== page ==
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There's A Good Chance Your Valentine's Flowers Come From Colombia


If you are so lucky to happen to receive a bouquet from your sweetheart today, the flowers probably came from Colombia. It's the No. 1 supplier of roses, carnations and other flowers to the United States. The pandemic had Colombian growers fearing their industry would collapse, but they quickly adapted to the crisis. And as John Otis reports, flower production in Colombia is once again blooming.

JOHN OTIS, BYLINE: This worker is clipping roses at a flower farm near the town of Tocancipa, just north of Bogota. The farm's commercial manager, Claudia Fuentes, says they come in nearly every color.

CLAUDIA FUENTES: We have light pink, hot pink, medium pink, then red, yellow, white, lavender...

OTIS: How many different colors of roses?

FUENTES: Thirty-five.

OTIS: Next, Fuentes takes me into the farms processing plant. Here, workers strip leaves from rose stems, then pack the flowers into boxes. Next, they'll be airlifted to Miami.

FUENTES: So this bunch is for the United States.

OTIS: That's a dozen roses, a dozen red roses.

FUENTES: That’s a 25-stem bunch.

OTIS: For a while, it was unclear whether this farm would even survive until Valentine's Day.

JOSE RESTREPO: (Non-English language spoken).

OTIS: Amid the pandemic, Jose Restrepo, the farm's co-owner, thought he might have to rip up flower beds and lay off workers.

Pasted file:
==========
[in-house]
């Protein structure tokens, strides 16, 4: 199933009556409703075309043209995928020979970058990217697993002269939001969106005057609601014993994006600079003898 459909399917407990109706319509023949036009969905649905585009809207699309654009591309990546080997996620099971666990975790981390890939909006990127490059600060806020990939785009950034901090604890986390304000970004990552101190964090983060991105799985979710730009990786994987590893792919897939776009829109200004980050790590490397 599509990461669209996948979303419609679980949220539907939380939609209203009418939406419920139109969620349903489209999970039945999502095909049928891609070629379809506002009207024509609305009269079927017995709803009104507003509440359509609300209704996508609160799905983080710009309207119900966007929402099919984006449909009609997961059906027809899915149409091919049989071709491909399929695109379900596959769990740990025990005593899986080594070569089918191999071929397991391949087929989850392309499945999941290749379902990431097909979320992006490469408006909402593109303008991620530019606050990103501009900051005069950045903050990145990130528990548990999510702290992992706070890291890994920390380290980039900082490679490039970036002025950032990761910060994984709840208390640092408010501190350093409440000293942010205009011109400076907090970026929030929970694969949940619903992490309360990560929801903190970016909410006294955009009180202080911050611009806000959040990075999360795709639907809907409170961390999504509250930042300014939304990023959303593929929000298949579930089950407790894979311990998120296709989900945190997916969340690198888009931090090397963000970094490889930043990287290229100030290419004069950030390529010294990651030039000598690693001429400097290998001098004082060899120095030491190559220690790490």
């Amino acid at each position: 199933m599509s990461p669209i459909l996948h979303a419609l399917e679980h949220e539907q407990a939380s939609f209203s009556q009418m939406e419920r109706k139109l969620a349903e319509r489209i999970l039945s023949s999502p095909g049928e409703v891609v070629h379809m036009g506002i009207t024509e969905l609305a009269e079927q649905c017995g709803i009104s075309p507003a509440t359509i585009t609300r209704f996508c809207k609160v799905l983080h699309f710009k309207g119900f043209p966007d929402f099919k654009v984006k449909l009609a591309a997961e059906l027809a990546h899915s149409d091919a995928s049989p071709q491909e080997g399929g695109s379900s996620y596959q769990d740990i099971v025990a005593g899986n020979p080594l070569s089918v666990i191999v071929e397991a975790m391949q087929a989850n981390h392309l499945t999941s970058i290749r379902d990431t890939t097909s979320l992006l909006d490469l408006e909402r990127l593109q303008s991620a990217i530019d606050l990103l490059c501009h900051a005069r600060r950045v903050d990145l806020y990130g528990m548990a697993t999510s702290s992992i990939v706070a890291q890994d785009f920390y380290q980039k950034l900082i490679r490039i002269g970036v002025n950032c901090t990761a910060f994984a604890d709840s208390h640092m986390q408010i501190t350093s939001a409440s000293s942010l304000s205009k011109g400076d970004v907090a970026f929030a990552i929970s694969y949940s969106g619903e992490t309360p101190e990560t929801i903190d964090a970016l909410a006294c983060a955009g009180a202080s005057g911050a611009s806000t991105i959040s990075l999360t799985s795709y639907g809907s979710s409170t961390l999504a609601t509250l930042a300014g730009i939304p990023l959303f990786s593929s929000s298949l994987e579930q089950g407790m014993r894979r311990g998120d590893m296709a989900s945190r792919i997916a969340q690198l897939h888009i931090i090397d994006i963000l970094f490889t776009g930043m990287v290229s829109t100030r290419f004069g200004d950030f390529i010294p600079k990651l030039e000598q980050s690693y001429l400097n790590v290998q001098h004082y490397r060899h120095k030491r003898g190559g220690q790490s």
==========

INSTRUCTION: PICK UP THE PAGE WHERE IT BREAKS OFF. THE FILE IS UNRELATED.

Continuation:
RESTREPO: We start hearing about the first lockdown, cancellations of flights, big customers, big wholesalers in the U.S. shutting their operations. And at that moment, we didn't know what to do.

OTIS: But the flower industry was among the first in Colombia to put in place social distancing and other safety measures to protect workers. That helped convince the Colombian government to allow flower farms to operate amid a tight economic lockdown. What's more, despite the cancellation of weddings, graduations and other celebrations, overseas demand rebounded.

AUGUSTO SOLANO: People are being isolated. So you cannot hug someone, or you cannot show your smile or something. And maybe a bouquet of flowers is a way to expressing that feeling.

OTIS: That's Augusto Solano, president of the Association of Colombian Flower Exporters.

SOLANO: People realized, finally, that flowers are food for the soul, food for the spirit. And that's why they kept buying flowers.

OTIS: That's also why, even as Colombia's unemployment rate doubled last year, nearly all of the country's 140,000 flower workers kept their jobs. Among them is Flor Rodriguez, a single mother who has worked on the farm near Tocancipa for 14 years.

FLOR RODRIGUEZ: (Non-English language spoken)

OTIS: When her eldest daughter lost her accounting job during the lockdown, Rodriguez says her steady salary clipping carnations helped the family get by. Claudia Fuentes, the farm's commercial manager, is also thankful that the industry survived COVID.

FUENTES: After a year. For us, it's almost one year off of having, like, a lot of problems with the COVID. It was like, again, like, a hope, the start of a new, like, time.

OTIS: But the flower workers here won't have much time to celebrate. Pretty soon, they'll be gearing up for a crush of orders ahead of Mother's Day. For NPR News, I'm John Otis in Tocancipa, Colombia. Transcript provided by NPR, Copyright NPR.